This simple, but very elegant scarf pattern was published in the Christmas Gift Issue of Inside Crochet magazine last year. I fell in love with a single skein of naturally dyed Indigo yarn at  Woolfest last June and just has to make something special.  Often inspiration comes in the strangest of places and this design was formed as I sat on the beach in Scotland last summer. There were tiny  blue flowers growing on the rocks and I began to think about how a simple embellishment could be used instead of a fringe (I can never cut fringing neatly).  The main scarf is knitted in a simple repeating textured bobble, chosen because it was easy to memorise. This meant I could work on it  as we drove around the Scottish borders.

The yarn is 100% merino, not a British wool, but it was dyed in Scotland. You could substitute any 100g skein of 4 ply yarn. Choose a natural fibre with a beautiful sheen and the making will be as enjoyable as the wearing. You can buy the pattern on Ravelry. You can also find more of my single patterns for sale in the sidebar if you’re looking for some knitting and crochet inspiration. You can find the Border Tart online here or look out for her at various yarn shows throughout the year.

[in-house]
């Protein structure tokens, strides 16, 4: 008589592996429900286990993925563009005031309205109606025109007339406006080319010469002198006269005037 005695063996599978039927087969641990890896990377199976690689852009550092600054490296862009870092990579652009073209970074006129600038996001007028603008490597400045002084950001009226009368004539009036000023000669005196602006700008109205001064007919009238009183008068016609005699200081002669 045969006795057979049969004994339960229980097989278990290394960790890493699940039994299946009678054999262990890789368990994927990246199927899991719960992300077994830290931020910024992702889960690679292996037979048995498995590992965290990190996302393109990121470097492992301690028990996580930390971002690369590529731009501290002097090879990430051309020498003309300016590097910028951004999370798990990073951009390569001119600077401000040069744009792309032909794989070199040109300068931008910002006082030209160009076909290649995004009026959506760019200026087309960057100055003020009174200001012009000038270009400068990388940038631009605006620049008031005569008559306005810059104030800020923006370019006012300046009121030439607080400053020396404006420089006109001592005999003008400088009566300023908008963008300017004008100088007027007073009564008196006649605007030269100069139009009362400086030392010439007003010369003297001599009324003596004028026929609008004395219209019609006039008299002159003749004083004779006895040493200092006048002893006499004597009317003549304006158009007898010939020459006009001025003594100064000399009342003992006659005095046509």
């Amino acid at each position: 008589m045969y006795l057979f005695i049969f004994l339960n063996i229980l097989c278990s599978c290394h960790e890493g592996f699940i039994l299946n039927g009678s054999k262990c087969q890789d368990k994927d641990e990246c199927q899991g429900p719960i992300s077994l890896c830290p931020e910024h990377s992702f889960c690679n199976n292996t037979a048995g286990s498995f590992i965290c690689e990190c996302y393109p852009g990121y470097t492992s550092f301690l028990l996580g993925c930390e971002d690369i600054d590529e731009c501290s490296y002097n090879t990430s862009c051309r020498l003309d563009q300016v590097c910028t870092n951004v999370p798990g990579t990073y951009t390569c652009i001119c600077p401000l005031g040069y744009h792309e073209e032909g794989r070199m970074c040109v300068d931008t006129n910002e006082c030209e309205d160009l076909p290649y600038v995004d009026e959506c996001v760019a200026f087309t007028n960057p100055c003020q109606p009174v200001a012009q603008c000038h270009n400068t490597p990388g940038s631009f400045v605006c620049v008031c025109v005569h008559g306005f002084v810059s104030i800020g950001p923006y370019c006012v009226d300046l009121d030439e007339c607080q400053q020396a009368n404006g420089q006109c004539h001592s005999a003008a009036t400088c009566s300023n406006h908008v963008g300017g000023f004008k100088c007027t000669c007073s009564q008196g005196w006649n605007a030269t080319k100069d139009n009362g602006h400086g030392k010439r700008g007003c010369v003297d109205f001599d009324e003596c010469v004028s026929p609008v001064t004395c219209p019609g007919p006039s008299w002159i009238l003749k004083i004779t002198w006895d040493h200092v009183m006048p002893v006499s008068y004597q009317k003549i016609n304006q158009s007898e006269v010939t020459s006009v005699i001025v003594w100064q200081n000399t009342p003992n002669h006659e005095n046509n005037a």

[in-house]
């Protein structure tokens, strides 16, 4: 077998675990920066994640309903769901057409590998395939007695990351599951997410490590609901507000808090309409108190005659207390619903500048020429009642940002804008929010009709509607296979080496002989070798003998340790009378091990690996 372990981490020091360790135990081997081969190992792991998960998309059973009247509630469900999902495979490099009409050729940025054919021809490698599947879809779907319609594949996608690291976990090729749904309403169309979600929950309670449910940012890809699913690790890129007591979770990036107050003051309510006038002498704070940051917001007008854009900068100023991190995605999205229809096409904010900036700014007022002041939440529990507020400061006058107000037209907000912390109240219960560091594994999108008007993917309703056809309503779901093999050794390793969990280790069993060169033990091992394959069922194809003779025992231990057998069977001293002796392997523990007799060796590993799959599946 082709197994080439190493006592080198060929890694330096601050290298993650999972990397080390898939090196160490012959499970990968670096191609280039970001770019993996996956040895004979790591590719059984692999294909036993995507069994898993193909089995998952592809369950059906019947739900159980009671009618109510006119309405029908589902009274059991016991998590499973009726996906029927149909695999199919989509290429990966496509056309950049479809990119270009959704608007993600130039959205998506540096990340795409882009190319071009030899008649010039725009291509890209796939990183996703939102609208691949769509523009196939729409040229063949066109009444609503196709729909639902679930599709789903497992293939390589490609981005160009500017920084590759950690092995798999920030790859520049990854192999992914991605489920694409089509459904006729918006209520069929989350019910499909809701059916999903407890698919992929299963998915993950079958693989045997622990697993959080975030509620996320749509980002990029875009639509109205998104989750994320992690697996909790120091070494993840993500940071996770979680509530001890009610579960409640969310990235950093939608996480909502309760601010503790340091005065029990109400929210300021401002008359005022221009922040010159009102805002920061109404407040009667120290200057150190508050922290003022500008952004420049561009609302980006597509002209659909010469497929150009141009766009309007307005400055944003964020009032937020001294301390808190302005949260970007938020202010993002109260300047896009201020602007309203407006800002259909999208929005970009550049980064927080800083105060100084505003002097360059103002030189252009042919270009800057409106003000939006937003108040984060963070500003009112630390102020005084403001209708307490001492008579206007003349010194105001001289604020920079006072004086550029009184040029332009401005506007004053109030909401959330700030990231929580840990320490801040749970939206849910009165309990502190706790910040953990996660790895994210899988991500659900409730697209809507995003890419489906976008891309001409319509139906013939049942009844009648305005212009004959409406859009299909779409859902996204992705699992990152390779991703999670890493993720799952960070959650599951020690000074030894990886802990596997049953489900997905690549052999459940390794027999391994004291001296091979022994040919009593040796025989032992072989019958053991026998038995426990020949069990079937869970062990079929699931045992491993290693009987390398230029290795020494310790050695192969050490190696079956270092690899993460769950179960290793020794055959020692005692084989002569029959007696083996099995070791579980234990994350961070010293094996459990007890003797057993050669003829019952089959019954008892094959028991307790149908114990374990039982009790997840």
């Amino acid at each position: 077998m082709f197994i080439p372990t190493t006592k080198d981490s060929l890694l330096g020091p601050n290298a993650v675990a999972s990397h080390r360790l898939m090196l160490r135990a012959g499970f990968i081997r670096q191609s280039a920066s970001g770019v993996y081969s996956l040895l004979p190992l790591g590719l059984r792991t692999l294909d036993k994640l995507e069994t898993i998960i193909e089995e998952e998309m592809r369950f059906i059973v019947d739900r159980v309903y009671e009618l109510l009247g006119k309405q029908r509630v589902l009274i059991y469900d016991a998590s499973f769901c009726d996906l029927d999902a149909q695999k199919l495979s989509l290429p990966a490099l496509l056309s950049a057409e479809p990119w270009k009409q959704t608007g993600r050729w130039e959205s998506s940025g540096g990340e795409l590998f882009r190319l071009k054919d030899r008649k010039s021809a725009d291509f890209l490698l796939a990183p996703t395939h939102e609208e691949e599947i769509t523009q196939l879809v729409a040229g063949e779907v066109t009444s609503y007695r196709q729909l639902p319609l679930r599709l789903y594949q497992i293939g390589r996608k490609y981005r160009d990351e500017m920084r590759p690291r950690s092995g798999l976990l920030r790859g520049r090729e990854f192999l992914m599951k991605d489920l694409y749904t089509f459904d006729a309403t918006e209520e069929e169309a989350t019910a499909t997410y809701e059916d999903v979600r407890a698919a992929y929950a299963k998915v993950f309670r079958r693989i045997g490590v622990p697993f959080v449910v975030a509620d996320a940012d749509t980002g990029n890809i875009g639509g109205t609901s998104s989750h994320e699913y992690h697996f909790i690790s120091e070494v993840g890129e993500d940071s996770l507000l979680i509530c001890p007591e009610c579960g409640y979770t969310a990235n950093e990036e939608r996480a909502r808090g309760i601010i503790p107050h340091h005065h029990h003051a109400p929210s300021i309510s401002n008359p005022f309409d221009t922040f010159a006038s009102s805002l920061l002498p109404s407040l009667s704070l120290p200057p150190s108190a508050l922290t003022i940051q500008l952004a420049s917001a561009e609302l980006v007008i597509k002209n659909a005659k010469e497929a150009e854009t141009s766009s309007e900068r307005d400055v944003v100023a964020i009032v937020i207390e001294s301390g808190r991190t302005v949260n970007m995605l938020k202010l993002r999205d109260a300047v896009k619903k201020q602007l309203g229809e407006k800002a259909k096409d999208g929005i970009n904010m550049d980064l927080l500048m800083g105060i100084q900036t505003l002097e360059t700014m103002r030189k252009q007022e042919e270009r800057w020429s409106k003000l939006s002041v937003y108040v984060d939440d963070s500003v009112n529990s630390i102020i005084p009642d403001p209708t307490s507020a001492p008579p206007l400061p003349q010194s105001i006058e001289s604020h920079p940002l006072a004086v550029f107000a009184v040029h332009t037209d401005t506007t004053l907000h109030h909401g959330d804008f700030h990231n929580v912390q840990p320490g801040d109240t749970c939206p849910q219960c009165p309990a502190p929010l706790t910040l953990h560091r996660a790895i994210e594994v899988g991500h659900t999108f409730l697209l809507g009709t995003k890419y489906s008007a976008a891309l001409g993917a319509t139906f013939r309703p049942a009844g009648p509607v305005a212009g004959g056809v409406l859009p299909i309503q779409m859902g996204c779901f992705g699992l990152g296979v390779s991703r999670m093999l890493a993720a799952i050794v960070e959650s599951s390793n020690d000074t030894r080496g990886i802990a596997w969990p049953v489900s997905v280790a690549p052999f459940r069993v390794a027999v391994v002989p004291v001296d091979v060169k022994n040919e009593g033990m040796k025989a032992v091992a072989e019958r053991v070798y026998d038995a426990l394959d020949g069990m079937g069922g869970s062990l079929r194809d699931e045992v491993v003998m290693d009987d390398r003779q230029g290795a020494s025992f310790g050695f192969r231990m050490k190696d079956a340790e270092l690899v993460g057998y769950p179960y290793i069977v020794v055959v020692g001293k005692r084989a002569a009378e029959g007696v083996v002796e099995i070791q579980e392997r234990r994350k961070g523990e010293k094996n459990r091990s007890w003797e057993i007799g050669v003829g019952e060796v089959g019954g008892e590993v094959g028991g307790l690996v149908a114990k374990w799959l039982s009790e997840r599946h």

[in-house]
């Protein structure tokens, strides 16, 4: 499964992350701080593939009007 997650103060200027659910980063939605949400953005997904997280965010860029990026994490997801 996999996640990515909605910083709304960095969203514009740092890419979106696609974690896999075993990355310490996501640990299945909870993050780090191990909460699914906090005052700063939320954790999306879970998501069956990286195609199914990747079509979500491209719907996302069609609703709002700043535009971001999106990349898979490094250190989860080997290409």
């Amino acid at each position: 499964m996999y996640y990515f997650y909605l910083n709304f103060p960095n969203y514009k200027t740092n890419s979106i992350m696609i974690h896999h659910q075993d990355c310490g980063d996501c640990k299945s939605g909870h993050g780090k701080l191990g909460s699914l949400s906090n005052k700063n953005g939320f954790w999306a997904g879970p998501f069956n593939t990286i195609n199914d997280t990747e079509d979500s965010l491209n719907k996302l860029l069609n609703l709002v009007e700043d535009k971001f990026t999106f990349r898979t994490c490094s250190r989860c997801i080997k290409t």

100 Days of Wool

Herdwick wool
Herdwick Wool, reared and spun in Cumbria, the colours inspired a hard wearing messenger bag. Often Herdwick is considered a “carpet wool”, too rough for garments. These are the qualities a functional bag needs so it was the perfect choice. And those colours? Well they sum up the Cumbrian landscape perfectly for me.

For a long time I’ve been visiting the 100 Days project website and love it’s invitation to be creative every day. The concept is to do something quick and creative every day. It’s been interpreted in many different ways, especially over on Instagram where lots of people are using it as a prompt to post images on a particular subject. This year I’ve decided to join in and use it as an excuse to share my love of all things wool and how working with natural fibres influences my design work.